Bay of Plenty Regional Council is required to undertake
monitoring activities as part of its statutory responsibilities
under the Resource Management Act 1991. The Natural
Environmental Regional Monitoring Network (NERMN) is based around a
regional network of monitoring sites designed for regional
state-of-the environment monitoring, documentation and reporting.
Natural environment monitoring determines the overall regional
impact of activities on environment quality.
A new Regulation for ambient air quality in New Zealand was
promulgated in September 2004, as a National Environmental Standard
(NES) under s43 of the Resource Management Act 1991. The NES
specifies health-based limits for ambient air concentrations of
fine particulate (PM10), carbon monoxide, nitrogen dioxide, ozone
and sulphur dioxide. The Regulation also specifies
requirements for monitoring of these pollutants, in the event that
the standards are breached.
Current Monitored Contaminants
The following air contaminants are currently monitored by Bay of
Plenty Regional Council.
Carbon monoxide is a poisonous gas. Prolonged exposures at
moderate concentrations can cause headaches and dizziness.
Chronic exposure at lower levels has been linked to an increased
incidence of heart disease.
The air quality guidelines for carbon monoxide were exceeded on
a number of occasions in the past in Tauranga (Nichol et.
al.,1996), which indicates that air quality is already being
compromised. This was recognised in the Operative Regional
Air Plan released by Bay of Plenty Regional Council, and a number
of actions were proposed for dealing with this issue. Carbon
monoxide monitoring is therefore an important component of the Air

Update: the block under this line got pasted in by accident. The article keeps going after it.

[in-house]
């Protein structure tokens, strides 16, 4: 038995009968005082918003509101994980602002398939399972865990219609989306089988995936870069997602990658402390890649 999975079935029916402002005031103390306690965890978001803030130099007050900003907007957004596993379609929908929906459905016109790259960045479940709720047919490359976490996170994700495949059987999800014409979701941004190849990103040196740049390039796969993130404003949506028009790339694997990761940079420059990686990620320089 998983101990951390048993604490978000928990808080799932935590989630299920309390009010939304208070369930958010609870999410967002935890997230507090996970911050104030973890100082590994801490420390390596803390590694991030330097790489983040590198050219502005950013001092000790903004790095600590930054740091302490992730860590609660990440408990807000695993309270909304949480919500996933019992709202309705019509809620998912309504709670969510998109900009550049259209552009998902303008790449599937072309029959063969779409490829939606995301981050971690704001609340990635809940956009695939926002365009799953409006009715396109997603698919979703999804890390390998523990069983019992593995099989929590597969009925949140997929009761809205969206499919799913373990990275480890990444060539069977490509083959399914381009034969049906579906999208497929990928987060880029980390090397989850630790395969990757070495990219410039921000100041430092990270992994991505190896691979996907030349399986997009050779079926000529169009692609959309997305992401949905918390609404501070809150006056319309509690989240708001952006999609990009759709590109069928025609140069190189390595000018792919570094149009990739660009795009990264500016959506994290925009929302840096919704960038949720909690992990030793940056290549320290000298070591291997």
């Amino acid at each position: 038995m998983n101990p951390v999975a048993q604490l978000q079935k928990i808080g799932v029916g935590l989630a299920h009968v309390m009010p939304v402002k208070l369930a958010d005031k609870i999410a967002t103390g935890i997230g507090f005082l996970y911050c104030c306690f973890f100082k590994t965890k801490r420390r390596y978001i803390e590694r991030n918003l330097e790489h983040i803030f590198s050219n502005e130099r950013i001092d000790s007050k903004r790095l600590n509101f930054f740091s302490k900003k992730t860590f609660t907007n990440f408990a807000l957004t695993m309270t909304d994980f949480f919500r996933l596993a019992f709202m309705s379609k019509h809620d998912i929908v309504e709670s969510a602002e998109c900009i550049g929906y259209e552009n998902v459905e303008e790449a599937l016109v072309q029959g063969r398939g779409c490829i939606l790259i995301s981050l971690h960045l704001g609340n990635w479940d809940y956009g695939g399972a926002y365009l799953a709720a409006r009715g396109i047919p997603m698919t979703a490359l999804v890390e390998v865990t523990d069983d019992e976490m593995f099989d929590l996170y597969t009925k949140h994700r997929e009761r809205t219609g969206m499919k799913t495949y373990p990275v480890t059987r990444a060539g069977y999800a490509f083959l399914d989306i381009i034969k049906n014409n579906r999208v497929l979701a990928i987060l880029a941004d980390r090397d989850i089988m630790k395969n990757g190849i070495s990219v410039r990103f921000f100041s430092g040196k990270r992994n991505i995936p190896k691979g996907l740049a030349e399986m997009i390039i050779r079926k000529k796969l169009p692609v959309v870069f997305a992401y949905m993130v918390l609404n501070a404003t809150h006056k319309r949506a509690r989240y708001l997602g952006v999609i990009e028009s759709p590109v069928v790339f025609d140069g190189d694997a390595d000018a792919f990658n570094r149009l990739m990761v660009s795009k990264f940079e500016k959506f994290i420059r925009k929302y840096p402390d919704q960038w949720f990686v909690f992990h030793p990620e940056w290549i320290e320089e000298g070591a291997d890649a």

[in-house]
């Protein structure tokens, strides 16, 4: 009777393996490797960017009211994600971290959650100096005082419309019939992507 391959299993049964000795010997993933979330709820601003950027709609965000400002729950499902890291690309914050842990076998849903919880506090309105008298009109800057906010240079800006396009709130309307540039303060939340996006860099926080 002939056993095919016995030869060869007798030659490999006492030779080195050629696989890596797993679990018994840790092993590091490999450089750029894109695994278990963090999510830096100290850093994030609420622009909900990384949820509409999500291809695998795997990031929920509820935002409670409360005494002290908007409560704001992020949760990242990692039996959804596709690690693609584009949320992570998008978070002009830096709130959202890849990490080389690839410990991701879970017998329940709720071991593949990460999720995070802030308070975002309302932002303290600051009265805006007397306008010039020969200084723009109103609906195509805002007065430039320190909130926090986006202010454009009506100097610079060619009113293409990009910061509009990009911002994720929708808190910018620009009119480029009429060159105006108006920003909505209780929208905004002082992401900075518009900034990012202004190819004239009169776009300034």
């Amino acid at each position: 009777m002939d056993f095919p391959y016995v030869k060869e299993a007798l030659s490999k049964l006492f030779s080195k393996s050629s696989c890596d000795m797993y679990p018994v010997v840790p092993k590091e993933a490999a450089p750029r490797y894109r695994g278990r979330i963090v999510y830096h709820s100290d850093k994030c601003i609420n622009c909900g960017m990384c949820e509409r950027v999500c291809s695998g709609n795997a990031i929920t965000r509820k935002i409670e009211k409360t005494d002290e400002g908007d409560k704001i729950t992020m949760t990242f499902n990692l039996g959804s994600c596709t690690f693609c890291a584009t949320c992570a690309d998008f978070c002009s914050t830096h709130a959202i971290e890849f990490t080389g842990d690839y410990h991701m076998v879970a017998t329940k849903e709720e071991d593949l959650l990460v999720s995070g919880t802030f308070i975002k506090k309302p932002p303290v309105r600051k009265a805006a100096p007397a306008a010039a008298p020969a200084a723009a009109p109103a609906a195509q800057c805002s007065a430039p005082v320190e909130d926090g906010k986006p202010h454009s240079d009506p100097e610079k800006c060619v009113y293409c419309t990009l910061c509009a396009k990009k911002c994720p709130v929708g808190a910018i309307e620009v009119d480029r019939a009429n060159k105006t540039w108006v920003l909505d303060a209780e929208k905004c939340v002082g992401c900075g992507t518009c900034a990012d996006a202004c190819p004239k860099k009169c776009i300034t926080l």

NERMN programme, to determine the current extent of any
problem, and any improvements that occur as the result of any
regional (or national) initiatives.
Particulate Matter (PM10)
There is increasing concern throughout the world about the
possible health effects of coarse particulate matter. These
are defined as particulate matter less than 10 µm in diameter,
although in some countries more emphasis is now being placed on the
smaller fraction (termed fine particulate matter), less than 2.5 µm
(PM2.5) in diameter.
Particulate size comparisons
In New Zealand the main source of PM10 emissions in most areas
during the winter months is solid fuel burning for domestic
heating, although industrial contributions may also be significant
in a number of locations. Domestic home heating is also
responsible for the majority of the PM2.5 emissions in most
locations as most of the PM10 emissions from this source are the
smaller PM2.5 size fraction. Motor vehicle emissions may also
be a major source of PM10 and PM2.5 in Auckland, although further
work is being carried out to assess this.
The characteristics, sources and potential health effects of
larger or "coarse" particles and smaller or "fine" particles are
very different. Coarse particles come from sources such as
windblown dust from exposed surfaces such as building sites and
unsealed roads, from mines and quarries, and some industrial
activities. Fine particles are generally emitted from
activities such as industrial and residential combustion, and from
vehicle exhaust. Fine particles are also formed in the
atmosphere from gases such as sulphur dioxide, nitrogen oxides and
volatile organic compounds that are emitted from combustion
processes and become particles because of chemical transformations
in the air.
Coarse particles can deposit in the upper regions of the human